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06-05-2010
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Quote:
Originally Posted by eternitygoddess View Post
But couture isn't for the masses. That's what makes it so special and distinguishable. For couture to have to pander to the masses would be the death knoll for art.
Exactly my feelings, thank you.

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06-05-2010
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Quote:
Originally Posted by Littleathquakes View Post
My grandparents are old enough to remember a time when ready-to-wear did not exist. Couture was the business of making clothes. If you wanted clothes, they were specially made for you - you did not go to a dept store and pick one off the rack.

And that is the pure form of couture. It didn't mean using fabrics that a hundred men had to hand dye in India from in a hue that is extracted from a rare flower somewhere in Africa. Or a shirt with bead work from a factory of workers slaving through the middle of the night.

The form of couture that exists right now is a different creature.

All these million dollar gowns today is just an over-inflated industry milking as much as it can from the uber-wealthy who are willing to buy it. And it is for that reason haute couture will never die. There will always be wealthy people.
Actually, that kind of couture does exist still - However, we are talking about Haute Couture which is actually a different genre. It is the members of the Chambre i believe we are discussing here.
There are still plenty of places you can go to get clothes tailor and custom made, still couture, just not Haute Couture

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06-05-2010
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^ Yeah, I agree. Couture is different from Haute Couture. Couture is basically custom-made fashion, which most certainly still exists. Many people do Couture at home.
Haute Couture however is a completely different story.

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06-05-2010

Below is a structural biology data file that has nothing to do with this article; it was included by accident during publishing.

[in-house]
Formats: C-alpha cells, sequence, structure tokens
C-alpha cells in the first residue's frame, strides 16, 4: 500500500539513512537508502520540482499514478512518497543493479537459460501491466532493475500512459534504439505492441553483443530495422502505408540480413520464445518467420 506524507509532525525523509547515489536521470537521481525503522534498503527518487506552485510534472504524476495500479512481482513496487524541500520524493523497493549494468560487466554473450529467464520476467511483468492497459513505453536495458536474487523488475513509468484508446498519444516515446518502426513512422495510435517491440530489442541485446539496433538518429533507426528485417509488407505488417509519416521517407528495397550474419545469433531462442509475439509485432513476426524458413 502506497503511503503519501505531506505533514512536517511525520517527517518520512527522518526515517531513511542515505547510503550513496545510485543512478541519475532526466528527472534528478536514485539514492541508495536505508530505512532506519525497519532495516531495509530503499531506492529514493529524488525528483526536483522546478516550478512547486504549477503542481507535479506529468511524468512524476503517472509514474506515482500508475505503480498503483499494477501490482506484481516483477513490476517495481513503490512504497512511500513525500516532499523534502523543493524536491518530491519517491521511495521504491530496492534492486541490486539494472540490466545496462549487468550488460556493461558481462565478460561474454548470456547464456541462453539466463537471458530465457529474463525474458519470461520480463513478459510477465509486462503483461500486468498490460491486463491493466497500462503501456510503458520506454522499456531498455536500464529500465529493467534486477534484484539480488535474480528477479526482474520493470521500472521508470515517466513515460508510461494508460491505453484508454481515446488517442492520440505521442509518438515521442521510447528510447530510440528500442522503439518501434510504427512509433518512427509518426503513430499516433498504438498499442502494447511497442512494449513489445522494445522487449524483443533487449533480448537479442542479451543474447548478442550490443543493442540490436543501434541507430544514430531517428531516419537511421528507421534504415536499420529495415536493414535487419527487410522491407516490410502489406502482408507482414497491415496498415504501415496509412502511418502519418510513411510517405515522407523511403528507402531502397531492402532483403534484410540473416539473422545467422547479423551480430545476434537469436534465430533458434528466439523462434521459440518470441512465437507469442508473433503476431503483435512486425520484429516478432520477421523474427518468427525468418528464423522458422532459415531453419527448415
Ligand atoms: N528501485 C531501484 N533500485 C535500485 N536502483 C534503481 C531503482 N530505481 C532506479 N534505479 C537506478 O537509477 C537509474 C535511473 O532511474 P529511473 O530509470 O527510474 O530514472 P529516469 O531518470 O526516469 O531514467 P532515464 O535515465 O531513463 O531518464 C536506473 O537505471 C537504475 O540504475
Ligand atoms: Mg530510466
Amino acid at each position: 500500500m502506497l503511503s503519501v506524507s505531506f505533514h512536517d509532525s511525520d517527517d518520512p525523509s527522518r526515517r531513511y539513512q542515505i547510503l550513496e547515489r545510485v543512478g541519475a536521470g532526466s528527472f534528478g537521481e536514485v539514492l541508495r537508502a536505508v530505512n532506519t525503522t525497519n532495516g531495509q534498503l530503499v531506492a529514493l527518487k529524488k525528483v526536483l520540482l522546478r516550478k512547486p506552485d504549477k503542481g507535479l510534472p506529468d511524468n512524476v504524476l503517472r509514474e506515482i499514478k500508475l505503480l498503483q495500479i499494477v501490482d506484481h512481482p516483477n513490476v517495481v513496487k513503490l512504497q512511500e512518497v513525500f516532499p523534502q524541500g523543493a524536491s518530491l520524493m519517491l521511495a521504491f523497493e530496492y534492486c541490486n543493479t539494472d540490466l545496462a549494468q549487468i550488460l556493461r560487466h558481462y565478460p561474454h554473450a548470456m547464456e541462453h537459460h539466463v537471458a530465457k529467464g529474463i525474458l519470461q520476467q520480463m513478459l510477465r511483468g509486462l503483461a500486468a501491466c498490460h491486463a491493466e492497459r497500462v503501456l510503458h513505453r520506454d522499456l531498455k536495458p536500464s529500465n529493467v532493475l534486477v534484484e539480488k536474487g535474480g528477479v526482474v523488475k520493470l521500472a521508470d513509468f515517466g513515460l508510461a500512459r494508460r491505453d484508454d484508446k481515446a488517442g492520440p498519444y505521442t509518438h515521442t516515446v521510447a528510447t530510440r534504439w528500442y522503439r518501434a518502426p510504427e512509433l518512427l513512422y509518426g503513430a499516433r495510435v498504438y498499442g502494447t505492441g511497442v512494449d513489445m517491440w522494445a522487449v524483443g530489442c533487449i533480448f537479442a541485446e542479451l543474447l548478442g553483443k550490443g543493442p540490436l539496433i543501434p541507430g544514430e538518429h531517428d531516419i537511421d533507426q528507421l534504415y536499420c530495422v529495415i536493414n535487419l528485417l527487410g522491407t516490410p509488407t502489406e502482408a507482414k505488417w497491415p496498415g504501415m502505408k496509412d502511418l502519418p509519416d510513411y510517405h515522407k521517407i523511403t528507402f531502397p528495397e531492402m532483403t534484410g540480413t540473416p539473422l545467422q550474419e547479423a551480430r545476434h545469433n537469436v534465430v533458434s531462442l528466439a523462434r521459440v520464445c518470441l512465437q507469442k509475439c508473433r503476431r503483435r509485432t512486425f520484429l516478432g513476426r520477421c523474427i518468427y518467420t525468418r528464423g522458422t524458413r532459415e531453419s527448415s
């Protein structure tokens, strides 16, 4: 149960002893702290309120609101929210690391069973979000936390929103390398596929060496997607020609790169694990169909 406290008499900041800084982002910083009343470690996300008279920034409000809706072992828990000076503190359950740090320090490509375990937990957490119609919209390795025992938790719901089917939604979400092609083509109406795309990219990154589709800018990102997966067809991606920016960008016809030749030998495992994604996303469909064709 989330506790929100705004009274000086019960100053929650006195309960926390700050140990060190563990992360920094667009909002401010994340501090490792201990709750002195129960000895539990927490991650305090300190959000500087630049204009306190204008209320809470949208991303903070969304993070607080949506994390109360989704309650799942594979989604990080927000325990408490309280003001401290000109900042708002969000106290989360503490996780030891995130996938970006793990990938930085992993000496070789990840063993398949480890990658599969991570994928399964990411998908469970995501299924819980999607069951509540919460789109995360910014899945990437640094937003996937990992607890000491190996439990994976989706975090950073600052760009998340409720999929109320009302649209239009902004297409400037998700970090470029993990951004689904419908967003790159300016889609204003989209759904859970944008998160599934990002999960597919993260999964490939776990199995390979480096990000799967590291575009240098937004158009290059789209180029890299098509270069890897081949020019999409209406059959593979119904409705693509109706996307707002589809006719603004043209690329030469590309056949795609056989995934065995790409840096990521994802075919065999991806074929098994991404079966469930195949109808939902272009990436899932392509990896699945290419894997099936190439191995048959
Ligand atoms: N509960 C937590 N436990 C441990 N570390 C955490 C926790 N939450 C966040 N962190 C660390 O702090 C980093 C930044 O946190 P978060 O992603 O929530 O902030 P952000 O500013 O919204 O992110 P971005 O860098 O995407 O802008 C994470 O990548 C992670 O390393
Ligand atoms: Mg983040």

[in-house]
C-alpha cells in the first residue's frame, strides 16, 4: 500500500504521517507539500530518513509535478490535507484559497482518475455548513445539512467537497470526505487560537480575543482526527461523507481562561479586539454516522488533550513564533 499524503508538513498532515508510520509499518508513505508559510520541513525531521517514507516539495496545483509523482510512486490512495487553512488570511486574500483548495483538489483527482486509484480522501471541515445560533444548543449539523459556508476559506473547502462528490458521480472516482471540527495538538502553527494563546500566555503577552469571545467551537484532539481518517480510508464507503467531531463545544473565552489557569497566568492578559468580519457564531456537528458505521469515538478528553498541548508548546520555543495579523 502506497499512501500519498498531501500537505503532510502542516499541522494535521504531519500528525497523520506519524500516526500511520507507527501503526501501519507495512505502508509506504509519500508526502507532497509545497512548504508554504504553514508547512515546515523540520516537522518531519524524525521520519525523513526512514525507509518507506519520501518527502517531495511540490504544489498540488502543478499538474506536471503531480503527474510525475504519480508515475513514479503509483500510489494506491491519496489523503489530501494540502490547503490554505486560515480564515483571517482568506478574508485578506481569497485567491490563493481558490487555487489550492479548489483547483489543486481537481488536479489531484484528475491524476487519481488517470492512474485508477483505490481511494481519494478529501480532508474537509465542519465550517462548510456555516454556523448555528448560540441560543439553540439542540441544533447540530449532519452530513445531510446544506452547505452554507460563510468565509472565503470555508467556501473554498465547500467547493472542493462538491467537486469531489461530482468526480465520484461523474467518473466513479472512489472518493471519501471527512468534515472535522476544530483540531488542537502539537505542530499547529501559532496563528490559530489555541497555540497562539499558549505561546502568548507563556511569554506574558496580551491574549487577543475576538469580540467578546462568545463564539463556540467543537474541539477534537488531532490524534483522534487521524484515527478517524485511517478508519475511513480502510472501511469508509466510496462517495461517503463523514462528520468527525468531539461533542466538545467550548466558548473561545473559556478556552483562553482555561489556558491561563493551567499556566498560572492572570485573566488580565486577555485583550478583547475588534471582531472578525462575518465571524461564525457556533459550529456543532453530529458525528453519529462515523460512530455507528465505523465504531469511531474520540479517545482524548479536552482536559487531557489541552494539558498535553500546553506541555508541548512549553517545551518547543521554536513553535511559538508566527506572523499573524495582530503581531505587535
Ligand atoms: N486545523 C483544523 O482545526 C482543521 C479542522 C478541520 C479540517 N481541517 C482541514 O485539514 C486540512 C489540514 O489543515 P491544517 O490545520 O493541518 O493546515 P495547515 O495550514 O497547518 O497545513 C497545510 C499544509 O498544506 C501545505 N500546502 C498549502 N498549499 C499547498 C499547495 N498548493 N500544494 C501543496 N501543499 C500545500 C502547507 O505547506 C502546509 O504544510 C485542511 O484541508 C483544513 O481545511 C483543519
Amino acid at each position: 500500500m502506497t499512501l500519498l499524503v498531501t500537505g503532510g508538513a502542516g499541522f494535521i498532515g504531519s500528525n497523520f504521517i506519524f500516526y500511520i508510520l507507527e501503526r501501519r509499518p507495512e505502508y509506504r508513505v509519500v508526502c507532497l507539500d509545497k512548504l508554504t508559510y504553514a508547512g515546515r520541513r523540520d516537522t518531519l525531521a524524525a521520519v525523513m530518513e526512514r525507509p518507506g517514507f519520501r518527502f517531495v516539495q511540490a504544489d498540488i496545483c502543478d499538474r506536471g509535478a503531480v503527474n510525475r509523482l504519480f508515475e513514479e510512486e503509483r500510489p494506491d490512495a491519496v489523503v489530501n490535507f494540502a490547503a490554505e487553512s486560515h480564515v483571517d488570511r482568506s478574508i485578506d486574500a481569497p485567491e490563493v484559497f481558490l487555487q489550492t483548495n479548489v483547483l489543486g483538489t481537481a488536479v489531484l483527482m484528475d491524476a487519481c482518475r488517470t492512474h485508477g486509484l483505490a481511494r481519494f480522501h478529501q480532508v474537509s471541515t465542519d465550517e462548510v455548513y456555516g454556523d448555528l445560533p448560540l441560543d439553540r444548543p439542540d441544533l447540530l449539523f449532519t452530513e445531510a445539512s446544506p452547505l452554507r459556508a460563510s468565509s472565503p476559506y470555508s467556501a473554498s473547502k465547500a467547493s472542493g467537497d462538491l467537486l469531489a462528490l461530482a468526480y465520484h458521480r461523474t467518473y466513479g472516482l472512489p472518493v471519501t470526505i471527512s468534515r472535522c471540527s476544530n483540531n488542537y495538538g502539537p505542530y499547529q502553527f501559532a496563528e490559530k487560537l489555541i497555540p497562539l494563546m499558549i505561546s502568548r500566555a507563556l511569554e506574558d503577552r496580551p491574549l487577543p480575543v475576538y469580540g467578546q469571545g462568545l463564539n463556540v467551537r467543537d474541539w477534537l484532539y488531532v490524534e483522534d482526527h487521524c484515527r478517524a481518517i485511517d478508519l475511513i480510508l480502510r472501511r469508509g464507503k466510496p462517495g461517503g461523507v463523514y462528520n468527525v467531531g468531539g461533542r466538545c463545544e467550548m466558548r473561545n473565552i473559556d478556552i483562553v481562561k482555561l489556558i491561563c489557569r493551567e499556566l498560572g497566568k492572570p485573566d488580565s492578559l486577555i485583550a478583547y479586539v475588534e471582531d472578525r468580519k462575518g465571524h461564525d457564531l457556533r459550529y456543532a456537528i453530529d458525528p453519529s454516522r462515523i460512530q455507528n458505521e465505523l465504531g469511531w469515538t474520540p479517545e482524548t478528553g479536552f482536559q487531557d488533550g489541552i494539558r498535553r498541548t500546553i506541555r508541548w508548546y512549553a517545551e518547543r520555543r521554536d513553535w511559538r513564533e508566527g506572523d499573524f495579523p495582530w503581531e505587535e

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Perhaps if haute couture stopped contorting itself to fit with the demands of the fashion industry (which is a business), maybe then I'd be willing to accept it as "art" on the level of painting, sculpture, or literature. As of the moment, it is still straddling the line between "art" and "product".

For instance: why do designers insist on showing haute couture collections twice a year? It makes sense for the RTW industry to do this in order to maximize profit (this is the business side of fashion), but what's the point of haute couture following the seasons when it aspires to a higher level of art? There were no schedules or deadlines (in the commercial sense) for the likes of Picasso, Hiroshige, or Rodin, or for the writing of the great works of literature. So why don't designers only show haute couture collections when it is in fact feasible for them to do so? If Galliano and Lagerfeld were true artists they would not dare condescend to show their "art" in a timely fashion as dictated by an industry. James Joyce took seventeen years to write Finnegans Wake. The creation of true art is unfettered by the constraints of time outside of the artist's life.

So long as haute couture is produced with concerns about profit I would never equate it to painting or sculpture or literature (of course, today's commercialization of artists like Damian Hirst is something after the fact; haute couture is produced with profit in mind). Given that it is a collaborative craft as well, I would say it is closer to cinema than it is to the traditional arts (seamstresses et al in place of cast and crew). Cinema has to make money in order to pay for its cost of production in the same way that haute couture has to earn its keep, since the both of them need a heck of a lot more financial investment than what is involved in making a painting. Haute couture is and most certainly will always be a commercial art form, and in order for it to live on it must adapt to the changing and evolving framework of commerce in which it is created and exists. I think until designers realize this, then haute couture can only slowly crawl towards irrelevance. They pretend as if haute couture is just like painting or sculpture, and it is this pretension that does a true disservice to the craft.


Last edited by Uemarasan; 06-05-2010 at 12:23 PM.
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06-05-2010
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If I had the cash, I would definitely get some couture pieces from Dior, for the very least... Maybe some Lacroix - or vintage Christian, at that matter! There's still some relevance there, but it's more a cachet piece for designer houses to be able to say that their couture arm is still running...